The End of the Metaphor

I am reviewing Reinhard Feldmeier and Hermann Spieckermann’s massive God of the Living: A Biblical Theology for an academic journal, and I am thoroughly enjoying this journey. Perhaps I will have more to say about their volume in the future, but for now I want to draw attention to a particularly poignant observation they make about a particular set of divine behaviors, “Hiddenness and Wrath” (chapter 11, pp 339-60):

The combination of wrath with love and hiddenness with revelation would suggest that both involve complementary options for divine behavior. Such, However, is not the case. By no means does the God of the Bible have “two souls in his breast.” Instead, the God who is “slow to anger” is known by the characteristics that express his intention not to be angry: by his graciousness and mercifulness and his abundant love (ḥesed). Accordingly, the New Testament says that God is a God of love (2 Cor 13:11), indeed , that he is love (1 John 4:8, 16), while the contrary statement, that he is a God of wrath, indeed, that he is wrath, is inconceivable. One can even intensify this clear asymmetry between wrath and love and between hiddenness and revelation further. God hides and grows angry because of his love and for the sake of his love. It must, therefore, be asserted emphatically that God’s wrath is his reaction to injustice and defiance (see Rom 1:18), not a divine affect, not one of God’s dark sides, and certainly not a divine attribute. (339-40)

In a quote recently highlighted by Charles Halton, Feldmeier and Spieckermann make it abundantly clear that “the craft of exegesis developed in academic theology” is an “indispensable path” for the knowledge of God. These two demonstrate great capacity for theological reflection as they navigate the text and the channels of life, be they ancient or modern. Nevertheless, one cannot deny the weight of the task of talking about God. In the conclusion where they reflect on “The Bowls of Wrath in the Revelation of John” they write:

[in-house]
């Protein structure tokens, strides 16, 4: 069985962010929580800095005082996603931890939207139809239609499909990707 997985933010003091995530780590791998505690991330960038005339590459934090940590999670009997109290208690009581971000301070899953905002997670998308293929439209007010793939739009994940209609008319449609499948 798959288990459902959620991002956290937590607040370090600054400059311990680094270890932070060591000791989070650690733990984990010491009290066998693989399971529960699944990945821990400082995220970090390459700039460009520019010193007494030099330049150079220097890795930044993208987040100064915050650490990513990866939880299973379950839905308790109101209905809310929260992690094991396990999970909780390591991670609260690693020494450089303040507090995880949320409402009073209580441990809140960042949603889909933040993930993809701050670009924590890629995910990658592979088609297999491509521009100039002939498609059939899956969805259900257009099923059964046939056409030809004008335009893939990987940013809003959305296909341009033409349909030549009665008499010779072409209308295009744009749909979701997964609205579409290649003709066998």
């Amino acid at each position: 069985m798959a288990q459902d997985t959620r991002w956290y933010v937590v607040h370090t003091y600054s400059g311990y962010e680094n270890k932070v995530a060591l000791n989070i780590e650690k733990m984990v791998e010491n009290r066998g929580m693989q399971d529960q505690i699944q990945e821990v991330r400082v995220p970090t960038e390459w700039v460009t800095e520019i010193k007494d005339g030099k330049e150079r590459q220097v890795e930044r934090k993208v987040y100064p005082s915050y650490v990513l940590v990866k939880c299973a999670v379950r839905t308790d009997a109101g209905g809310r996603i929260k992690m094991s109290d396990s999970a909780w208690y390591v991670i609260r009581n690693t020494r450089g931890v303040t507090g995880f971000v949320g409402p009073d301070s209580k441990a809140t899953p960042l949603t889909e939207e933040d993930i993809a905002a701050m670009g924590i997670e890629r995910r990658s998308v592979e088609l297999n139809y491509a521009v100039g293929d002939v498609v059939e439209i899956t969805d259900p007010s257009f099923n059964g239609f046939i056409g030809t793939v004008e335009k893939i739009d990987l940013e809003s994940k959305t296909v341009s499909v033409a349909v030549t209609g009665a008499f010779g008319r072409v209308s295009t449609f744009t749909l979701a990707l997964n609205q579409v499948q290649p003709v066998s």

The Revelation of John is the radical response to a situation experienced as radically corrupt. The fact that it opposes injustice and, in all its distress, still introduced a hopeful perspective, constitutes its significance. On the other hand, it bears the mark of an undifferentiated black-or-white viewpoint that results in the one-sidedness and gruesomeness of the vision cycles that require theological correction by reconnecting them to the overall witness of the Bible. The danger that lurks in language about God’s wrath if not appropriately distinguished from the wrath of believers is conspicuous here. (360)

This need to exercise caution concerning John’s portrayal of divine wrath reminds me of something which Terence Fretheim argued in The Suffering of God, “There is always that in the metaphor which is discontinuous with the reality which is God. God outdistances all our images; God cannot finally be captured by any of them” (8). To speak of the Bible as an “indispensable path” for the knowledge of God is not to resolve the challenges one faces in the task of talking about God.


4 thoughts on “The End of the Metaphor

  1. Joseph,

    I had begun to hear Fretheim in reading the first quotation you posted, but I think–and trust you would agree–that the analogues go much further than even what you suggest in this brief post. However, I remain hesitant with their tethering of love and wrath so intimately together that they are nearly inseparable (assuming I”m reading them properly). While I will grant that is to some extent a fair response, it does not cover every instant of what my friend Eric Seibert has dubbed “disturbing divine behavior.” In saying that, I also realize one may potentially level a similar critique at me in the conclusion to my ‘Jacob and the Divine Trickster.’ Regardless, as you well know, I am open to such honest and close readings of the text, but resist them when they become too “apologetic” or attempt to exonerate or defend God in certain places.

    1. I actually have in mind to follow this up with a post featuring Fretheim and Brueggemann in dialogue on a similar issue. Ironically, they could not be more opposite one another. Look for the post sometime next week.

  2. Who more opposite? Fretheim and Brueggemann?

    There was an interesting, albeit brief, exchange between the two at the first session in the Genesis unit at SBL. Fretheim was addressing Gen 32:23-32 and talking about God’s SELF-limitation, and Brueggemann asked why it has to be a SELF-limitation . . . why can’t we just say God is limited? Fascinating discussion.

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